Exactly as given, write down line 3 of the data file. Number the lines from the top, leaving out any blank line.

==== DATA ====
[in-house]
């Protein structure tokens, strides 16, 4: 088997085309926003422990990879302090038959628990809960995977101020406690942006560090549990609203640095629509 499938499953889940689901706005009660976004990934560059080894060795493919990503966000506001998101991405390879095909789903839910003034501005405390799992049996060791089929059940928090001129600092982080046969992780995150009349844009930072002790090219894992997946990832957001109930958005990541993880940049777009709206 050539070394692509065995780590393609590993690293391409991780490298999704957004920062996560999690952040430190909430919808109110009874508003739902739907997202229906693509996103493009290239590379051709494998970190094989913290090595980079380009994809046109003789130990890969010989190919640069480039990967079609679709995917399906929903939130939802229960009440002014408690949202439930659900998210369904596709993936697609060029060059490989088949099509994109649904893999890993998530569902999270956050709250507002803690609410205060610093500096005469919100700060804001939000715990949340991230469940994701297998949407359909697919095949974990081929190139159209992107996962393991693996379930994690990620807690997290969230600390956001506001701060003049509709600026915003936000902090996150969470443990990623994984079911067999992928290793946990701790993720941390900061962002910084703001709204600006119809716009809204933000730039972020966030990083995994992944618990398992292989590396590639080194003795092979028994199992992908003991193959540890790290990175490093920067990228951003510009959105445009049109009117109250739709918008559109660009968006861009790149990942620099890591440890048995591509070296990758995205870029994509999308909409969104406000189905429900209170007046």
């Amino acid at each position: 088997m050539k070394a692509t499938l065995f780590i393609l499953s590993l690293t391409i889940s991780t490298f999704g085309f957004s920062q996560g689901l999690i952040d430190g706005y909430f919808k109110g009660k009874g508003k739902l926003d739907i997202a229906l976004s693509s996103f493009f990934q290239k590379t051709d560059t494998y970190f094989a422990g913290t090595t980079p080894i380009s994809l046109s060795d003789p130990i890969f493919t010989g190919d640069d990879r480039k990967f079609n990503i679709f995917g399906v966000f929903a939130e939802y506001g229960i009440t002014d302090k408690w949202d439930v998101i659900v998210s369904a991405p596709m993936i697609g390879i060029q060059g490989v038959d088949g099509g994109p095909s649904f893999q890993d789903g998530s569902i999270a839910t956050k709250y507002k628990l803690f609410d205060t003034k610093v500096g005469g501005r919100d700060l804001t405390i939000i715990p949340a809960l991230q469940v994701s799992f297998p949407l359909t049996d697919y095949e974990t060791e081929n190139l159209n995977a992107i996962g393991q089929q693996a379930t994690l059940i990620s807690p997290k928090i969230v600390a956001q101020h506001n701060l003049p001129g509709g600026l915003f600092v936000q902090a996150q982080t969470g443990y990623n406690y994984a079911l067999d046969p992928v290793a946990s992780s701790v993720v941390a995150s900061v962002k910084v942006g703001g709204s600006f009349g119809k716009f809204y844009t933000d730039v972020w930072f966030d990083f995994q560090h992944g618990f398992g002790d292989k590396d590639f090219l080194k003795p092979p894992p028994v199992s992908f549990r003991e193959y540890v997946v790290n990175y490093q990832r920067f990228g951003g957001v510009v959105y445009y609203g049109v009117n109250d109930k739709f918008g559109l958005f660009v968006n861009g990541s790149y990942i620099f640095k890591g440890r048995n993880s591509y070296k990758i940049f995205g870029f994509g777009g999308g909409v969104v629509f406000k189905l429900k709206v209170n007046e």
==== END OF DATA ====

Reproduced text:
């Amino acid at each position: 088997m050539k070394a692509t499938l065995f780590i393609l499953s590993l690293t391409i889940s991780t490298f999704g085309f957004s920062q996560g689901l999690i952040d430190g706005y909430f919808k109110g009660k009874g508003k739902l926003d739907i997202a229906l976004s693509s996103f493009f990934q290239k590379t051709d560059t494998y970190f094989a422990g913290t090595t980079p080894i380009s994809l046109s060795d003789p130990i890969f493919t010989g190919d640069d990879r480039k990967f079609n990503i679709f995917g399906v966000f929903a939130e939802y506001g229960i009440t002014d302090k408690w949202d439930v998101i659900v998210s369904a991405p596709m993936i697609g390879i060029q060059g490989v038959d088949g099509g994109p095909s649904f893999q890993d789903g998530s569902i999270a839910t956050k709250y507002k628990l803690f609410d205060t003034k610093v500096g005469g501005r919100d700060l804001t405390i939000i715990p949340a809960l991230q469940v994701s799992f297998p949407l359909t049996d697919y095949e974990t060791e081929n190139l159209n995977a992107i996962g393991q089929q693996a379930t994690l059940i990620s807690p997290k928090i969230v600390a956001q101020h506001n701060l003049p001129g509709g600026l915003f600092v936000q902090a996150q982080t969470g443990y990623n406690y994984a079911l067999d046969p992928v290793a946990s992780s701790v993720v941390a995150s900061v962002k910084v942006g703001g709204s600006f009349g119809k716009f809204y844009t933000d730039v972020w930072f966030d990083f995994q560090h992944g618990f398992g002790d292989k590396d590639f090219l080194k003795p092979p894992p028994v199992s992908f549990r003991e193959y540890v997946v790290n990175y490093q990832r920067f990228g951003g957001v510009v959105y445009y609203g049109v009117n109250d109930k739709f918008g559109l958005f660009v968006n861009g990541s790149y990942i620099f640095k890591g440890r048995n993880s591509y070296k990758i940049f995205g870029f994509g777009g999308g909409v969104v629509f406000k189905l429900k709206v209170n007046e």